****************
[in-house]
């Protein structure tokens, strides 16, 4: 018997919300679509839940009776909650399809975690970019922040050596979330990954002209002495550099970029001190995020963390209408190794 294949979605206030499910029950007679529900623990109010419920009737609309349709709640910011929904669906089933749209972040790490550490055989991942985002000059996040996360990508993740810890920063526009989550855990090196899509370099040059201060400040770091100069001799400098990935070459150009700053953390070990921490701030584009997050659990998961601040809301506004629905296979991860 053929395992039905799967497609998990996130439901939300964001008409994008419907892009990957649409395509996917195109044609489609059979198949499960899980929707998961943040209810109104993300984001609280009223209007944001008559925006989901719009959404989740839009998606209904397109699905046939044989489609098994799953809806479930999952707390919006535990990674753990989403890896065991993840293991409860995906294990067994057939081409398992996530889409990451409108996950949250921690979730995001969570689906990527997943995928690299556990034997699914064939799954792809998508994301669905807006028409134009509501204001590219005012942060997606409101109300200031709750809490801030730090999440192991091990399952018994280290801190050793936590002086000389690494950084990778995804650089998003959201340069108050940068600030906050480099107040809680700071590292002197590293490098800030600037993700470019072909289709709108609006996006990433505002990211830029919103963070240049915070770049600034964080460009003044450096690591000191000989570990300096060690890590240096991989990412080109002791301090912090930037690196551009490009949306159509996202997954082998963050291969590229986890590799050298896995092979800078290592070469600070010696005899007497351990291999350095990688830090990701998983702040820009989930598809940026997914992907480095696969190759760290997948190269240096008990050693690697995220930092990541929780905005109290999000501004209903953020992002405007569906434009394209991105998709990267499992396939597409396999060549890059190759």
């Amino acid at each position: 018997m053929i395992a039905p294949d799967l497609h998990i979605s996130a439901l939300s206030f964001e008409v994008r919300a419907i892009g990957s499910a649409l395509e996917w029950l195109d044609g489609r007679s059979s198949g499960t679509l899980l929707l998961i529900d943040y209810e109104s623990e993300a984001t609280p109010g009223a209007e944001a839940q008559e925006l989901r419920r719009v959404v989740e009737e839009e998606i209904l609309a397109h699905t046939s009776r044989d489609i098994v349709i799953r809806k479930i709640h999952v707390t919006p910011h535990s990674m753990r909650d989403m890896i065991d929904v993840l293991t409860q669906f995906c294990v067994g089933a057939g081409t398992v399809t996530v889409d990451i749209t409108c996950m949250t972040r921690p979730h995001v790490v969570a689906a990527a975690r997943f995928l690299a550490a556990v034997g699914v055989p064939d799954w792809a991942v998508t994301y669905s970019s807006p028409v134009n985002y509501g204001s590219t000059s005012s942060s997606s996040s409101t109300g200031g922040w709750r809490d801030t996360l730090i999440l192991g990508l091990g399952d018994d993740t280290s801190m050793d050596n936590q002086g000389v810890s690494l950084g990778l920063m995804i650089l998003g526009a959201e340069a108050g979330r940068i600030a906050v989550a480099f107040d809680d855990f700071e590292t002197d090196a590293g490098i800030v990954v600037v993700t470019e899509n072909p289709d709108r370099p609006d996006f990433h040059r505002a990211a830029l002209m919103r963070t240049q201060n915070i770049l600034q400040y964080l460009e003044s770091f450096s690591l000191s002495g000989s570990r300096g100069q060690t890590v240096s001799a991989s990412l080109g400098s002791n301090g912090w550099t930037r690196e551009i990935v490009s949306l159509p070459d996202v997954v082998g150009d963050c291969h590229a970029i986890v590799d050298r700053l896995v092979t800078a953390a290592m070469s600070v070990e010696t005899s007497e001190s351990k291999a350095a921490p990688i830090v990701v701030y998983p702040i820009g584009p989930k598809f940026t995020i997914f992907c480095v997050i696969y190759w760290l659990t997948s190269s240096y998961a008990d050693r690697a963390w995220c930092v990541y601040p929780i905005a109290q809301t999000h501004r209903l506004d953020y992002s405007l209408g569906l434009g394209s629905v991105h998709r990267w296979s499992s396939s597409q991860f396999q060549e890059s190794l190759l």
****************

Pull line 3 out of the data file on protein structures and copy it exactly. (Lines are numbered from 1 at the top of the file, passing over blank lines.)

């Amino acid at each position: 018997m053929i395992a039905p294949d799967l497609h998990i979605s996130a439901l939300s206030f964001e008409v994008r919300a419907i892009g990957s499910a649409l395509e996917w029950l195109d044609g489609r007679s059979s198949g499960t679509l899980l929707l998961i529900d943040y209810e109104s623990e993300a984001t609280p109010g009223a209007e944001a839940q008559e925006l989901r419920r719009v959404v989740e009737e839009e998606i209904l609309a397109h699905t046939s009776r044989d489609i098994v349709i799953r809806k479930i709640h999952v707390t919006p910011h535990s990674m753990r909650d989403m890896i065991d929904v993840l293991t409860q669906f995906c294990v067994g089933a057939g081409t398992v399809t996530v889409d990451i749209t409108c996950m949250t972040r921690p979730h995001v790490v969570a689906a990527a975690r997943f995928l690299a550490a556990v034997g699914v055989p064939d799954w792809a991942v998508t994301y669905s970019s807006p028409v134009n985002y509501g204001s590219t000059s005012s942060s997606s996040s409101t109300g200031g922040w709750r809490d801030t996360l730090i999440l192991g990508l091990g399952d018994d993740t280290s801190m050793d050596n936590q002086g000389v810890s690494l950084g990778l920063m995804i650089l998003g526009a959201e340069a108050g979330r940068i600030a906050v989550a480099f107040d809680d855990f700071e590292t002197d090196a590293g490098i800030v990954v600037v993700t470019e899509n072909p289709d709108r370099p609006d996006f990433h040059r505002a990211a830029l002209m919103r963070t240049q201060n915070i770049l600034q400040y964080l460009e003044s770091f450096s690591l000191s002495g000989s570990r300096g100069q060690t890590v240096s001799a991989s990412l080109g400098s002791n301090g912090w550099t930037r690196e551009i990935v490009s949306l159509p070459d996202v997954v082998g150009d963050c291969h590229a970029i986890v590799d050298r700053l896995v092979t800078a953390a290592m070469s600070v070990e010696t005899s007497e001190s351990k291999a350095a921490p990688i830090v990701v701030y998983p702040i820009g584009p989930k598809f940026t995020i997914f992907c480095v997050i696969y190759w760290l659990t997948s190269s240096y998961a008990d050693r690697a963390w995220c930092v990541y601040p929780i905005a109290q809301t999000h501004r209903l506004d953020y992002s405007l209408g569906l434009g394209s629905v991105h998709r990267w296979s499992s396939s597409q991860f396999q060549e890059s190794l190759l």